The old saying goes that the eyes are the windows to the soul, but when you live with low-lying lids, they can also be a snapshot of your age.

Along with crepey skin around your eyes, some people develop a condition called acquired ptosis, causing the eyelids to droop or sag. Once upon a time, surgery was the only solution, but now patients can see results in as little as five minutes with one-dose-a-day eyedrops called Upneeq

What is Acquired Ptosis?

Low-lying lids, or “acquired ptosis,” can affect anyone at any age, and it’s more than just a cosmetic concern. As the lid droops, it can obstruct your vision, making driving, reading, and completing daily tasks more challenging. In severe cases, it can force the patient to tilt their head back to see.

Sometimes, ptosis is caused by your genetics, but in most cases it develops because of some other condition affecting the muscles and nerves around the eye.

Aponeurotic Ptosis

As we age, the levator muscles that support our eyelids become less elastic and lose strength, resulting in a permanent “sleepy” appearance, no matter how much beauty rest you get. Aponeurotic ptosis can affect anyone of any age, but it’s more prevalent in those over 40.

Frequently rubbing your eyes can also cause those prone to aponeurotic ptosis to develop the condition. 

Mechanical Ptosis

Growths or cysts on the lid can physically weigh down the lid in a condition called mechanical ptosis. Surgical removal of the excess weight generally resolves sagging lids after a sufficient recovery period.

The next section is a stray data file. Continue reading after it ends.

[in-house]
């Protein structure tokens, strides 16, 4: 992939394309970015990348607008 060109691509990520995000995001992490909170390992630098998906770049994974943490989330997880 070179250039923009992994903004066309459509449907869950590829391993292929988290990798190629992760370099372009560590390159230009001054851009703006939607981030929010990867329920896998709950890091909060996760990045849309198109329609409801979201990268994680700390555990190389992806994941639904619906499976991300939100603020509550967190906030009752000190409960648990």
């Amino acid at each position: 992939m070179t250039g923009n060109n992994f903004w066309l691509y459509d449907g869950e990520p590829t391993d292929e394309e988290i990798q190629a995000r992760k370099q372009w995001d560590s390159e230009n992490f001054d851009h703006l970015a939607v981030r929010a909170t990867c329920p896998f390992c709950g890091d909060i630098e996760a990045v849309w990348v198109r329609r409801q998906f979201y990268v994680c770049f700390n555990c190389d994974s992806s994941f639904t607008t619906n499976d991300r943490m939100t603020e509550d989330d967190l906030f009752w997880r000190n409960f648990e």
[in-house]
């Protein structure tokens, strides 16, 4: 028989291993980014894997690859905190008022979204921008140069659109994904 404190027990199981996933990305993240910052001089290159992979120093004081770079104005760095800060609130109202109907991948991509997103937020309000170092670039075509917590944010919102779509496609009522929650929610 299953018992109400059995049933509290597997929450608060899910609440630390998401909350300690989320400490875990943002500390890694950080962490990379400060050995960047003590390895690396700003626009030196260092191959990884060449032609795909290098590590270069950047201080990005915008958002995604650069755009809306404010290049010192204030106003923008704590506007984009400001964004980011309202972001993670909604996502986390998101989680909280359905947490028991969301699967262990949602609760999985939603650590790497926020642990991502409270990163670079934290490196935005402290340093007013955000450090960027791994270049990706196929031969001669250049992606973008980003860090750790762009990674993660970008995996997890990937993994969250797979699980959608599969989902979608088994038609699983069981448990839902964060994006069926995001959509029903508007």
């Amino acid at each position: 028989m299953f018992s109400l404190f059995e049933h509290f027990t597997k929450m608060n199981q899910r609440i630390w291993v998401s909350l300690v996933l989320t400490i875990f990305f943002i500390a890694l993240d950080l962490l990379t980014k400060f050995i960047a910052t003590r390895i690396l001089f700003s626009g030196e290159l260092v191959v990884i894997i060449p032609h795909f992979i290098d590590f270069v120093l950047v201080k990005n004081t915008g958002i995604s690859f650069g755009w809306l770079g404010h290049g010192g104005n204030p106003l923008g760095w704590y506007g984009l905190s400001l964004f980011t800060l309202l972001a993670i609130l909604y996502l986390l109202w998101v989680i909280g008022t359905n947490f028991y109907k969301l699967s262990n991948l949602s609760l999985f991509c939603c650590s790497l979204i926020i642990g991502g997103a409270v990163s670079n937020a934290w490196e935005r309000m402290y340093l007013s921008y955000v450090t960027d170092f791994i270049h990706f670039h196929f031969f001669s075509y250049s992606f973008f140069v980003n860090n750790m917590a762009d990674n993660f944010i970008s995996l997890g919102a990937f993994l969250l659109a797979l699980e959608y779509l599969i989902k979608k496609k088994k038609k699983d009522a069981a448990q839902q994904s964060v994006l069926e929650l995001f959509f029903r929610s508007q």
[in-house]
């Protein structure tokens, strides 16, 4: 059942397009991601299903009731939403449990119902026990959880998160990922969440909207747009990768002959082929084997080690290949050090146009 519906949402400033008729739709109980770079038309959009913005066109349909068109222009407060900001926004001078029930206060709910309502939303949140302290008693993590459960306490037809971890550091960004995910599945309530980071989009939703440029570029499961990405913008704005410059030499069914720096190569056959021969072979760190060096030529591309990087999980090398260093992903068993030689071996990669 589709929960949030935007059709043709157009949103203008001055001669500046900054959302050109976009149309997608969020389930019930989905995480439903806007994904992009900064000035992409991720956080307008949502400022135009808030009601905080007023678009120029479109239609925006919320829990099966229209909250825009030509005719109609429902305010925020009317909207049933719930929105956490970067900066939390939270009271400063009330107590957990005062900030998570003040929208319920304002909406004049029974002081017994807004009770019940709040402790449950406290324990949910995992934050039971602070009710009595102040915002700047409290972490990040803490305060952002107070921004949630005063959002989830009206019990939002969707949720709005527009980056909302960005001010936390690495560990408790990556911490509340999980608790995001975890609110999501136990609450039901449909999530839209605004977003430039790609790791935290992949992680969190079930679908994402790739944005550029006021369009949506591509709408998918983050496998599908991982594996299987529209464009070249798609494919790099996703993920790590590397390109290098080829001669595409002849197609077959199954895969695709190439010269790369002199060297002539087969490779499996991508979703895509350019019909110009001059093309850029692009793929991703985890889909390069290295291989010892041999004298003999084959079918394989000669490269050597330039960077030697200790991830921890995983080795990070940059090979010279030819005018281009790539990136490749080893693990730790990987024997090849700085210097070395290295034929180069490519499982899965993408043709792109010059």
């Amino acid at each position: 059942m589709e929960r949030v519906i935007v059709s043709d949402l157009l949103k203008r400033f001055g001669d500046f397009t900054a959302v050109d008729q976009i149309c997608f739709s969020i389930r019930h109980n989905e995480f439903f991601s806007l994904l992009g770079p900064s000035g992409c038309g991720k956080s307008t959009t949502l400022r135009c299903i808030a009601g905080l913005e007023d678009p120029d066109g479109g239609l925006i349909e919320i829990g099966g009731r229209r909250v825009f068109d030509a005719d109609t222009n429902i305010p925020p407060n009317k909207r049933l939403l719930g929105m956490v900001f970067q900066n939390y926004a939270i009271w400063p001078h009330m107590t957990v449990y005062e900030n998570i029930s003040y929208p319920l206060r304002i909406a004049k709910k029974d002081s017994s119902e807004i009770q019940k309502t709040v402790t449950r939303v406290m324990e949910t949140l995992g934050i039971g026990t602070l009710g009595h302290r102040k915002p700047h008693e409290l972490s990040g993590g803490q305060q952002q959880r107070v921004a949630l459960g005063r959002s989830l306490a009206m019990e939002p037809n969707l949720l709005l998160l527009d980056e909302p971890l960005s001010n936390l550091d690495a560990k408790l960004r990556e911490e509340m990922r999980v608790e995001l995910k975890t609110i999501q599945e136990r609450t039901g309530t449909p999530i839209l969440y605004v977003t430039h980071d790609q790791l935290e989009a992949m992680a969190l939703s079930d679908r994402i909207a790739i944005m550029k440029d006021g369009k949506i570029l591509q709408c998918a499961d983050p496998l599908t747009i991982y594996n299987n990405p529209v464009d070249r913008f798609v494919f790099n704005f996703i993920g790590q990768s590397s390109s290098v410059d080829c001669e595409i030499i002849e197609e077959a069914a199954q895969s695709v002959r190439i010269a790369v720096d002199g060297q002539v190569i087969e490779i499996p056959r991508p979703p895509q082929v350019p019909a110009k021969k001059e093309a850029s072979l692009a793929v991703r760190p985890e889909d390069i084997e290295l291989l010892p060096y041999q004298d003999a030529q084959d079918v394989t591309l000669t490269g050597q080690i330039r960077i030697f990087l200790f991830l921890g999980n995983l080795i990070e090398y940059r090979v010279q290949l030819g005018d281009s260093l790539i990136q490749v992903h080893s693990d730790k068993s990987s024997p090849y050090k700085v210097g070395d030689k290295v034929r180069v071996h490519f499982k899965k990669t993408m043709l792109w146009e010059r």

Neurogenic Ptosis

In some cases, the nerves that control muscle movement are the issue rather than the muscles themselves. When disruptions in your neural pathways are the cause, it is called neurogenic ptosis. Myasthenia gravis, an autoimmune disorder, often causes ptosis and other symptoms, including difficulty chewing, swallowing, and moving the eye.

Myogenic Ptosis

Those living with other disorders that cause muscle weakness, such as muscular dystrophy, can develop myogenic ptosis. As the condition progresses, the drooping often worsens along with it. 

Traumatic Ptosis

Traumatic ptosis is caused by injury to the levator muscle, but it is typically temporary until the area heals and the swelling subsides. It can take additional time for the muscle to regain its strength, but surgery might be necessary in cases where it doesn’t resolve itself. 

How Upneeq Works

Upneeq, available now with a prescription from Advanced Dermatology & Cosmetic Institute, is an FDA-approved oxymetazoline hydrochloride drop that contracts the levator muscle, which in turn raises the eyelid, giving you more youthful-looking lids for up to six hours per day with a single drop. 

For those living with aponeurotic ptosis or Botox-induced ptosis, it can create a visible lift for patients looking for a less-invasive solution to blepharoplasty (surgical eyelid lift). *

With the current AST Virtual Open House event, there’s never been a better time to see what Upneeq can do for you! Call us or stop in between October 10 & October 21 for 10% off your Upneeq prescription, along with tons of other skincare specials that are too good to pass up!

*Consult your physician before starting Upneeq if you have any contraindications such as, but not limited to:

  • overactive thyroid gland
  • closed angle glaucoma
  • eye pain
  • high blood pressure
  • coronary artery disease
  • a condition with dry eyes, dry mouth and arthritis called Sjogren’s syndrome
  • an eye infection